Written After Midnight

Sleep-Deprived Ramblings

No True Scotsman and Morality

In my previous post, I tried to address the problem that exists (in my opinion) when intentions are considered more important than actions. Tonight, I’d like to start a discussion about actions and belief. Not about how belief influences actions, but about how we view the importance of each in regards to moral reasoning, especially in terms of religion. I don’t have any experience with any religion other than Christianity, so forgive me if this is narrowly focused.

Over the past few months, I’ve participated in some intense conversation about morality and religion, specifically Christianity. I don’t think in general terms, this is a conversation that will ever cease in our culture, which is a good thing in itself. Every ideology, even sub-ideology, must have dissent if it is not to become tyrannical. But what bothers me is a question I never even thought of before joining CFI.

The question is about belief and moral behavior; which is more important? I’ve heard fellow Christians make the claim that an action done for the glory of God is inherently more moral than an identical action done for earthly reasons. This sounds an awful lot like an assertion that Christians are inherently more moral than non-Christians, simply because of the beliefs they hold.

This doesn’t sit right with me. I’m no theologian or philosopher, but (leaving our checkered history aside) shouldn’t we be more critical of our actions, not less, if moral goodness is our aim? Why should our reasons for acting matter more than the result of our actions? How can we dismiss others who do good in this world as morally sub-par, simply because they do not hold our beliefs? We believe in a forgiving God, but does that mean that we are therefore not answerable to our neighbors? My opinion is that we are answerable; no more or less than our non-religious neighbors.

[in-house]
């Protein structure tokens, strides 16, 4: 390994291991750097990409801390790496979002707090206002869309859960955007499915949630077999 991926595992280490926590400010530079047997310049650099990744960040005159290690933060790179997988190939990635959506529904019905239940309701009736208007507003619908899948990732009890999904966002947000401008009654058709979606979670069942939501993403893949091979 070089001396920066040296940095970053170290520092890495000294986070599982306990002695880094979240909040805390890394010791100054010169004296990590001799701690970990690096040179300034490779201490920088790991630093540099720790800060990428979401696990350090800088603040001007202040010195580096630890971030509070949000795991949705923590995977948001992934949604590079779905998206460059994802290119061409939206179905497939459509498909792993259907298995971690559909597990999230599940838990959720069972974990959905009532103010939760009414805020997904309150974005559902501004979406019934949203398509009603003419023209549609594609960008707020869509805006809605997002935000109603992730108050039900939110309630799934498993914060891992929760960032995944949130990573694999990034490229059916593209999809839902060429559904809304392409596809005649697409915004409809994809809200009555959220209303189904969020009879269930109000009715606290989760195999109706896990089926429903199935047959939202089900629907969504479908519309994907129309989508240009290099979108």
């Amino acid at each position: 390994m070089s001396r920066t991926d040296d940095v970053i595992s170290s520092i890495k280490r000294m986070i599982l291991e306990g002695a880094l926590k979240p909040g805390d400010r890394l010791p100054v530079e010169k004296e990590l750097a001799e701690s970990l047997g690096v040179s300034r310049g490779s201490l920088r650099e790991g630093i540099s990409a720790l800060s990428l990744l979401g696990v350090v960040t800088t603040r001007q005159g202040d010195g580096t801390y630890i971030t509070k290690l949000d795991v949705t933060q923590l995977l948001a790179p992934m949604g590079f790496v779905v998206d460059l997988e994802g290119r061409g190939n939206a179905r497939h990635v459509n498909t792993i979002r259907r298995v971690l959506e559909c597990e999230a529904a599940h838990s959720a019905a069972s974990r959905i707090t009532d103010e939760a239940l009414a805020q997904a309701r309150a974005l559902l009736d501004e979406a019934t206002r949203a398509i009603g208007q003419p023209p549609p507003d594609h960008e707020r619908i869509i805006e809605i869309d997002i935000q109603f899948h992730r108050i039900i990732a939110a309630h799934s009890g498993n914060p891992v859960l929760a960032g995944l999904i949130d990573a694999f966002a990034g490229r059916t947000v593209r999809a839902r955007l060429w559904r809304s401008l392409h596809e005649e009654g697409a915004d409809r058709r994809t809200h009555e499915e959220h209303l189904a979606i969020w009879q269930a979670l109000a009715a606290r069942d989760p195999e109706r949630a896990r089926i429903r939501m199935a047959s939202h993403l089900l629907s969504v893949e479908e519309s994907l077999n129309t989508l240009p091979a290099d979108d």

What troubles me the most, is the dismissive nature of the above statement. It says that we don’t have to question our actions, or listen to outside criticism, if we are members of a church. It smacks of the same prejudice in history that said women were incapable of complex thought, or races other than white were sub-human.

If we are going to dismiss any moral thought or theory that doesn’t come from ourselves, simply on the grounds that it doesn’t come from ourselves, then we’ve admitted that it isn’t moral goodness we’re seeking, but supremacy .


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